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Israel-Palestine war: France has become a silent accomplice in genocide

Leaders across the western world have turned a blind eye to Israeli war crimes in the besieged Gaza Strip
French President Emmanuel Macron is pictured in Astana on 1 November 2023 (AFP)

Since the start of Israel’s bombing of Gaza, the guiding principle for French President Emmanuel Macron has been unwavering and unconditional support for Tel Aviv. 

Touting Israel’s “right to self-defence”, France on 16 October voted against a United Nations Security Council resolution that would have condemned violence against civilians. Paris subsequently supported a resolution that called for humanitarian pauses in Gaza, but it was vetoed by the US.

French President Emmanuel Macron has since gone further and called for a ceasefire, but this is too little, too late. 

By strongly backing Israel, despite the disproportionality of the state’s response to the 7 October Hamas attack, France effectively gave the Israeli government licence to massacre of thousands of civilians. 

There are no adequate words to describe the indecency displayed by leaders across the western world, who have continued to turn a blind eye to Israeli war crimes and genocidal actions in Gaza. 

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At the same time, the US, UK, France, Germany and other European countries continue to tout their humanitarian principles, in particular during the recent Gaza aid conference in Paris.

The tens of thousands of Palestinians killed and wounded by Israeli bombing in Gaza could have been saved, had these powers honoured their obligations to international humanitarian law. Instead, they have done the opposite, providing political, economic and military cover for Israel’s colonial and genocidal ambitions, while dehumanising Palestinians.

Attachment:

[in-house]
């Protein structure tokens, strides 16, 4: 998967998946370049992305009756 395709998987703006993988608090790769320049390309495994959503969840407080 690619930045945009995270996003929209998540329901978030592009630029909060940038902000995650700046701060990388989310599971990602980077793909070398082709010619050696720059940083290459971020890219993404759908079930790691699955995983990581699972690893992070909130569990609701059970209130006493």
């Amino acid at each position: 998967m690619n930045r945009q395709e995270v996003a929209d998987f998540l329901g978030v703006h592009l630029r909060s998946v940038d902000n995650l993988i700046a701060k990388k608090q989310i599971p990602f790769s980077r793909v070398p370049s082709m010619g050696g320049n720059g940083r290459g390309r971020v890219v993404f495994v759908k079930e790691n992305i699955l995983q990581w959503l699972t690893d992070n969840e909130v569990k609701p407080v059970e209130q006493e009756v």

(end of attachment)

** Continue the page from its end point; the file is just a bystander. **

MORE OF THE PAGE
Limited space

Since Macron’s election, France’s authoritarian drift has been well documented, with anti-social policies, police violence and impunity, crackdowns on protests, and systemic Islamophobia, among other issues. The UN and other human rights observers have highlighted these failings.

If French foreign policy has not yet been analysed through the prism of this far-right turn, it is probably because such policy is generated outside of democratic and parliamentary controls.  Though the General Assembly does have a say in foreign affairs, it rarely translates into concrete opposition: the constitution and the institutional practice grant the president very extensive powers regarding foreign policy.

The assembly's foreign affairs committee has little influence over foreign policy decision-making processes, and the legislative activity is limited in this area. So overall, the parliament has little opportunity to distance itself from the government on diplomatic issues, and has almost never done so.

Indeed, international affairs occupy a limited space within French political debates. 

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In their blind support for an apartheid regime carrying out an ethno-nationalistic project of colonisation, the collusion of France’s political leaders with the far right is striking. Macron has even gone so far as to suggest expanding the mission of the global anti-Islamic State coalition to also target Hamas.